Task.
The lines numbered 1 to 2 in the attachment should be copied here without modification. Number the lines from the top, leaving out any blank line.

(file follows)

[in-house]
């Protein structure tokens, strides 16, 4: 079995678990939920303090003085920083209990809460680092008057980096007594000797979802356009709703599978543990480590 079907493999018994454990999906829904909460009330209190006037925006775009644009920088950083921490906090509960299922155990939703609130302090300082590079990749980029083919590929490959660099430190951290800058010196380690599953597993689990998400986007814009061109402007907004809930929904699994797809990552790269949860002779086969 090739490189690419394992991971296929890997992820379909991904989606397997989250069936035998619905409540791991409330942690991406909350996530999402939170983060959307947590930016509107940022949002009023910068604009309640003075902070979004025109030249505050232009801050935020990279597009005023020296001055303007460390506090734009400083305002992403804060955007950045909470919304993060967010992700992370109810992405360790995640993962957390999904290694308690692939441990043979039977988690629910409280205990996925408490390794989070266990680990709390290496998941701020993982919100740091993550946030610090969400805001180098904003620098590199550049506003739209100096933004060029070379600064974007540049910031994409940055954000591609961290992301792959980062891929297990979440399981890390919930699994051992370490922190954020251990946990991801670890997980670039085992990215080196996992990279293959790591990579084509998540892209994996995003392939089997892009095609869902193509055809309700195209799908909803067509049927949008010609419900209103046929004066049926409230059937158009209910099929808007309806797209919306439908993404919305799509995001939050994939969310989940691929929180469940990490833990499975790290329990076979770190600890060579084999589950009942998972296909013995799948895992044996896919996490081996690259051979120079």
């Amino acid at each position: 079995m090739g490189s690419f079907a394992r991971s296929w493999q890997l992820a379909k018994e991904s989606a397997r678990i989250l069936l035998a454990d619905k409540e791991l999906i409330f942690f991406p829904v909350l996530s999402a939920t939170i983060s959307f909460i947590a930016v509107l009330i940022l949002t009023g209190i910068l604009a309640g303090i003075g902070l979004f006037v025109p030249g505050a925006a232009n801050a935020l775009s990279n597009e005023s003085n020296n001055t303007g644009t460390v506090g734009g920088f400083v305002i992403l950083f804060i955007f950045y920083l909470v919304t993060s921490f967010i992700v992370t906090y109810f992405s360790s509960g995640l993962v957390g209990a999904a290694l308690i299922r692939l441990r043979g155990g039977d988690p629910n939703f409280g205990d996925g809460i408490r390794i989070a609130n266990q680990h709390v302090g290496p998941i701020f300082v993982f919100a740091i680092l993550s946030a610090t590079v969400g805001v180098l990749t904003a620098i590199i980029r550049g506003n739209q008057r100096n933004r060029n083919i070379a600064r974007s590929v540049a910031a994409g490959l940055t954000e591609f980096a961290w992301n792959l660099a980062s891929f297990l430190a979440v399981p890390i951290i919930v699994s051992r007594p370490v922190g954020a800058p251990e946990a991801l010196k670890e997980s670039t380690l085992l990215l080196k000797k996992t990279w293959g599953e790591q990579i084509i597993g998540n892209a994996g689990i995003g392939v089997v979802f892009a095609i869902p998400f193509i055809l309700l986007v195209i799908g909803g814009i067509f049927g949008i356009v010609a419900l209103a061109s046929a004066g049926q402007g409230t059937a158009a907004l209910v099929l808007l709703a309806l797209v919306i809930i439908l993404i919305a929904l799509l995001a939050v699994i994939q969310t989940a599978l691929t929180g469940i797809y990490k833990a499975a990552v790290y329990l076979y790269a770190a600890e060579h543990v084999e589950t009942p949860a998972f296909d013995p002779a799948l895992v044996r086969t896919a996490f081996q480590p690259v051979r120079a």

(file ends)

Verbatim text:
[in-house]
């Protein structure tokens, strides 16, 4: 079995678990939920303090003085920083209990809460680092008057980096007594000797979802356009709703599978543990480590 079907493999018994454990999906829904909460009330209190006037925006775009644009920088950083921490906090509960299922155990939703609130302090300082590079990749980029083919590929490959660099430190951290800058010196380690599953597993689990998400986007814009061109402007907004809930929904699994797809990552790269949860002779086969 090739490189690419394992991971296929890997992820379909991904989606397997989250069936035998619905409540791991409330942690991406909350996530999402939170983060959307947590930016509107940022949002009023910068604009309640003075902070979004025109030249505050232009801050935020990279597009005023020296001055303007460390506090734009400083305002992403804060955007950045909470919304993060967010992700992370109810992405360790995640993962957390999904290694308690692939441990043979039977988690629910409280205990996925408490390794989070266990680990709390290496998941701020993982919100740091993550946030610090969400805001180098904003620098590199550049506003739209100096933004060029070379600064974007540049910031994409940055954000591609961290992301792959980062891929297990979440399981890390919930699994051992370490922190954020251990946990991801670890997980670039085992990215080196996992990279293959790591990579084509998540892209994996995003392939089997892009095609869902193509055809309700195209799908909803067509049927949008010609419900209103046929004066049926409230059937158009209910099929808007309806797209919306439908993404919305799509995001939050994939969310989940691929929180469940990490833990499975790290329990076979770190600890060579084999589950009942998972296909013995799948895992044996896919996490081996690259051979120079």